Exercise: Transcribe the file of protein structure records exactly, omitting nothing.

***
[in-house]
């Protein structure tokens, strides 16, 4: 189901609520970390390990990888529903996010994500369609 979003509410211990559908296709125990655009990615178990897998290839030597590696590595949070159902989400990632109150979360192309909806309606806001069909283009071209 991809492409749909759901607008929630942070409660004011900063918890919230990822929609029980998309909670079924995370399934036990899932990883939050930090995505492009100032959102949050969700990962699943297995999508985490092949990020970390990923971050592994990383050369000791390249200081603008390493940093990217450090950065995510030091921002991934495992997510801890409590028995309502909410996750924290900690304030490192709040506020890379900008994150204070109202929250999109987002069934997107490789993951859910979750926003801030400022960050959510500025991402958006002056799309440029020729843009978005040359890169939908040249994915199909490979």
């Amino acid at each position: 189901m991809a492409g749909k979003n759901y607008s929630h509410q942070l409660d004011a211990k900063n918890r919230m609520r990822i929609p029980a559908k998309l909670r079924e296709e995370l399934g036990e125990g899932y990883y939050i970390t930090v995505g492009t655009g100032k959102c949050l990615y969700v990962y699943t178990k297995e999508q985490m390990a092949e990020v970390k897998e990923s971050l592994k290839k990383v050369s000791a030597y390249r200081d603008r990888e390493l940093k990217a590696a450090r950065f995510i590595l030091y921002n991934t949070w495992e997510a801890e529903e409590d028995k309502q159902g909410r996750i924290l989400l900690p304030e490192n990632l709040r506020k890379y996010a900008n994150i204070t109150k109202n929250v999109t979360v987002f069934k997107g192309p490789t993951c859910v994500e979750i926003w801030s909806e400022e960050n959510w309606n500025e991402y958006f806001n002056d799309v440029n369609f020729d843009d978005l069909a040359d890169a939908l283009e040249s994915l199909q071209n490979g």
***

[in-house]
């Protein structure tokens, strides 16, 4: 189901609520970390390990990888529903996010994500369609 979003509410211990559908296709125990655009990615178990897998290839030597590696590595949070159902989400990632109150979360192309909806309606806001069909283009071209 991809492409749909759901607008929630942070409660004011900063918890919230990822929609029980998309909670079924995370399934036990899932990883939050930090995505492009100032959102949050969700990962699943297995999508985490092949990020970390990923971050592994990383050369000791390249200081603008390493940093990217450090950065995510030091921002991934495992997510801890409590028995309502909410996750924290900690304030490192709040506020890379900008994150204070109202929250999109987002069934997107490789993951859910979750926003801030400022960050959510500025991402958006002056799309440029020729843009978005040359890169939908040249994915199909490979």
């Amino acid at each position: 189901m991809a492409g749909k979003n759901y607008s929630h509410q942070l409660d004011a211990k900063n918890r919230m609520r990822i929609p029980a559908k998309l909670r079924e296709e995370l399934g036990e125990g899932y990883y939050i970390t930090v995505g492009t655009g100032k959102c949050l990615y969700v990962y699943t178990k297995e999508q985490m390990a092949e990020v970390k897998e990923s971050l592994k290839k990383v050369s000791a030597y390249r200081d603008r990888e390493l940093k990217a590696a450090r950065f995510i590595l030091y921002n991934t949070w495992e997510a801890e529903e409590d028995k309502q159902g909410r996750i924290l989400l900690p304030e490192n990632l709040r506020k890379y996010a900008n994150i204070t109150k109202n929250v999109t979360v987002f069934k997107g192309p490789t993951c859910v994500e979750i926003w801030s909806e400022e960050n959510w309606n500025e991402y958006f806001n002056d799309v440029n369609f020729d843009d978005l069909a040359d890169a939908l283009e040249s994915l199909q071209n490979g």